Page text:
Figure 3 depicts a data processing system 300 that is suitable for practicing an exemplary embodiment of the present invention. The data processing system 300 contains a server computer 302 ("server") and a client hand-held device 404 ("client") that are communicating using radio frequency or other wireless communications via antennae 306 and 308, respectively. In an exemplary embodiment, the client 304 is a bar-code reader that reads or receives bar-code information and then transmits the bar-code information to the server 302. However, one skilled in the art will appreciate that the present invention can be utilized with other systems communicating via wireless communications.

Figure 4 depicts a flowchart of the steps performed by an exemplary embodiment of the present invention when transferring data between the server 302 and the client 304. Initially, the persistent session begins by the client 304 being powered up (step 401). Subsequently, an application program on the client 304 provides a number of packets (e.g., A, B, C) to the UDP+ layer on the client 304 (step 402). After receiving the data, the UDP+ layer establishes a connection with the UDP+ layer on the server 302 (steps 403 and 404). As will be further described below, an exemplary embodiment establishes a connection by exchanging various messages. After establishing the connection, the UDP+ layer on the client 304 sends packet A to the UDP+ layer on the server 302 (step 405), and the UDP+ layer on the server 302 receives packet A and sends to the UDP+ layer on the client 304 an acknowledgment indicating that packet A has been received successfully (step 406). The UDP+ layer on the client 304 then receives the acknowledgment (step 407). Sometime after the UDP+ layer on the client 304 receives the acknowledgment, the connection terminates (steps 408 and 410).

Upon determining that the connection terminated, unlike conventional systems, the UDP+ layer on both the client 304 and the server 302 do not discard all of the data pertaining to the connection; instead, the UDP+ layers retain the information and reestablish a connection (steps 412 and 413). In this step, the UDP+ layers retain all context information and the UDP+ layer on the client 304 retains packets B and C. After reestablishing the connection, the UDP+ layer on the client 304 sends packet B to the UDP+ layer on the server 302 (step 414), and the UDP+ layer on the server 302 receives packet B and sends an acknowledgment to the UDP+ layer on the client 304 (step 416). After sending the acknowledgment, the UDP+ layer on the client 304 receives the acknowledgment and sends packet C to the UDP+ layer on the sever 302 (step 418). Next, the UDP+ layer on the server 302 receives packet C and sends an acknowledgment to the UDP+ layer on the client 304 (step 420). The client 304 then receives the acknowledgment and the data transfer is complete (step 422). Eventually, the persistent session terminates (step 424). In this step, the user powers down the client 304. Alternatively, however, the user may power down the server 302 or the user may issue a reset command at either the client 304 or the server 302.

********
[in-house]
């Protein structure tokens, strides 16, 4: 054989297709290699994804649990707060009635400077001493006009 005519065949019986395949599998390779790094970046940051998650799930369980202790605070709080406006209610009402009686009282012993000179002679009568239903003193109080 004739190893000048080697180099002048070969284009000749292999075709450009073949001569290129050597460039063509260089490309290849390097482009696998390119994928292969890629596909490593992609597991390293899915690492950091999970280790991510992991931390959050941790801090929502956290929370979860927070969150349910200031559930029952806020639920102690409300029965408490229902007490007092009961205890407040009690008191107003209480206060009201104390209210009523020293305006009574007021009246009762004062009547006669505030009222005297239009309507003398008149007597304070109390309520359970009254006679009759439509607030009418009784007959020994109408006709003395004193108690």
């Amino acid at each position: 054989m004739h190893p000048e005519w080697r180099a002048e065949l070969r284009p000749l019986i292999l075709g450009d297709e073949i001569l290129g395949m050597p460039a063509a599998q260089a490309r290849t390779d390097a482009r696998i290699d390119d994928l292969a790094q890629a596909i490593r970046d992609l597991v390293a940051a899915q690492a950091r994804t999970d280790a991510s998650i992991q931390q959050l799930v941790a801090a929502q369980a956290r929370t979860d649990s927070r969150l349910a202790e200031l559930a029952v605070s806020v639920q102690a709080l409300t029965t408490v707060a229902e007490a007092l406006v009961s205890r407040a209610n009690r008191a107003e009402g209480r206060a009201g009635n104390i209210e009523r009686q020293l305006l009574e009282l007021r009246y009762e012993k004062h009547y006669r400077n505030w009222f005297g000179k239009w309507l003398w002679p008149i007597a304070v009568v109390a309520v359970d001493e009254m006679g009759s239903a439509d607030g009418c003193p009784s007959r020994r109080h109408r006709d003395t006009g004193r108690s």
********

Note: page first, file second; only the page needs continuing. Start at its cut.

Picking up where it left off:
Figure 5 depicts a more detailed diagram of the server 302. The server 302 contains a memory 502, a secondary storage device 504, an input device 506, a radio communication subsystem 508, a video display 509, and a central processing unit (CPU) 510. The memory 502 contains an application program 512, a UDP+ layer 514, a UDP transport layer 516, an IP network layer 518, a link layer 520, and a connection structure 522. The application program 512 receives bar-code information from the client 304 and stores the bar-code information onto or within the secondary storage device 504, so that this information can then be used for generating reports, such as an inventory report of the types and numbers of inventory items located in a remote warehouse. The UDP+ layer 514 provides reliable communication over the UDP layer 516, and the UDP+ layer provides an interface 524 to the application program 512, so the application program can determine the connection status of a particular client (i.e., whether the client is connected or disconnected). To perform this processing, the UDP+ layer 514 utilizes a connection structure 522 that stores connection-related information for the clients with which it communicates. The UDP layer 516 is a standard UDP layer and conforms with Request for Comments (RFC) 768, J. Postel, "User Datagram Protocol," 1980. Similarly, the IP layer 518 is a standard IP layer and conforms to RFC 791, J. Postel, "Internet Protocol," 1981. The link layer 520 provides suitable functionality to interface with the hardware components of the radio communication subsystem 508. The radio communication subsystem 508 includes an antenna 306 and network interface hardware components that facilitate communication via radio frequencies to the client 304. Alternatively, the server 302 may utilize an Ethernet connection to an Ethernet/radio frequency bridge which is external to the server. Although an exemplary embodiment is described as using the UDP and IP layers, one skilled in the art will appreciate that the present invention can be used with other transport and network layer protocols, including the NetBEUI transport protocol available from Microsoft Corporation of Redmond, WA, the internet packet exchange (IPX) network layer protocol available from Novell Corp. of Provo, UT, or the connectionless network protocol (CLNP) defined in ISO 8473 by the International Standards Organization.